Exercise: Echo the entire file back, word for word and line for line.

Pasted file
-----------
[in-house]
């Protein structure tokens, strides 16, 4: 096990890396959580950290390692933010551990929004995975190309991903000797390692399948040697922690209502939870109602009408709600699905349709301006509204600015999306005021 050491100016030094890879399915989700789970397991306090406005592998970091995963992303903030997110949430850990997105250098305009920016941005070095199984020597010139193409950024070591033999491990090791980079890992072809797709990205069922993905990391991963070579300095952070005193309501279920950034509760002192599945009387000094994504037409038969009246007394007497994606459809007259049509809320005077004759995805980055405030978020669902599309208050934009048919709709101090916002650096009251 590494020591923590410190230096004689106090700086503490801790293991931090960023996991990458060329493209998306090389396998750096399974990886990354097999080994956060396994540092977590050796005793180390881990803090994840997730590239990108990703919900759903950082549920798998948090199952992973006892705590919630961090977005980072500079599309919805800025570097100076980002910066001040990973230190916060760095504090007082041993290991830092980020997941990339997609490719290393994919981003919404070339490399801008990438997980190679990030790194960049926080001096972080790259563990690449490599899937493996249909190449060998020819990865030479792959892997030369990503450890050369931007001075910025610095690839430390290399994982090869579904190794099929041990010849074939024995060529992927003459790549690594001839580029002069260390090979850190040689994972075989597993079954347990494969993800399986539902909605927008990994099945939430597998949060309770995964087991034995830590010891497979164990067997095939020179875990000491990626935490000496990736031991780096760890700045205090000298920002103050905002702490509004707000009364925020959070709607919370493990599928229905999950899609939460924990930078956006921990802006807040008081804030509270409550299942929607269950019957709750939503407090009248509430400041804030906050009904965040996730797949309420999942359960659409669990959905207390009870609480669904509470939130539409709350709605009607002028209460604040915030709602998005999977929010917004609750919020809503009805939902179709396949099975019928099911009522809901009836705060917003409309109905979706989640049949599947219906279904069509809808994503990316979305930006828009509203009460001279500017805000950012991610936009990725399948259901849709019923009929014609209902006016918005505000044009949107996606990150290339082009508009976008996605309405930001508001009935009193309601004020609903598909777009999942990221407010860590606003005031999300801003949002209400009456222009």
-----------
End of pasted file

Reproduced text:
[in-house]
């Protein structure tokens, strides 16, 4: 096990890396959580950290390692933010551990929004995975190309991903000797390692399948040697922690209502939870109602009408709600699905349709301006509204600015999306005021 050491100016030094890879399915989700789970397991306090406005592998970091995963992303903030997110949430850990997105250098305009920016941005070095199984020597010139193409950024070591033999491990090791980079890992072809797709990205069922993905990391991963070579300095952070005193309501279920950034509760002192599945009387000094994504037409038969009246007394007497994606459809007259049509809320005077004759995805980055405030978020669902599309208050934009048919709709101090916002650096009251 590494020591923590410190230096004689106090700086503490801790293991931090960023996991990458060329493209998306090389396998750096399974990886990354097999080994956060396994540092977590050796005793180390881990803090994840997730590239990108990703919900759903950082549920798998948090199952992973006892705590919630961090977005980072500079599309919805800025570097100076980002910066001040990973230190916060760095504090007082041993290991830092980020997941990339997609490719290393994919981003919404070339490399801008990438997980190679990030790194960049926080001096972080790259563990690449490599899937493996249909190449060998020819990865030479792959892997030369990503450890050369931007001075910025610095690839430390290399994982090869579904190794099929041990010849074939024995060529992927003459790549690594001839580029002069260390090979850190040689994972075989597993079954347990494969993800399986539902909605927008990994099945939430597998949060309770995964087991034995830590010891497979164990067997095939020179875990000491990626935490000496990736031991780096760890700045205090000298920002103050905002702490509004707000009364925020959070709607919370493990599928229905999950899609939460924990930078956006921990802006807040008081804030509270409550299942929607269950019957709750939503407090009248509430400041804030906050009904965040996730797949309420999942359960659409669990959905207390009870609480669904509470939130539409709350709605009607002028209460604040915030709602998005999977929010917004609750919020809503009805939902179709396949099975019928099911009522809901009836705060917003409309109905979706989640049949599947219906279904069509809808994503990316979305930006828009509203009460001279500017805000950012991610936009990725399948259901849709019923009929014609209902006016918005505000044009949107996606990150290339082009508009976008996605309405930001508001009935009193309601004020609903598909777009999942990221407010860590606003005031999300801003949002209400009456222009």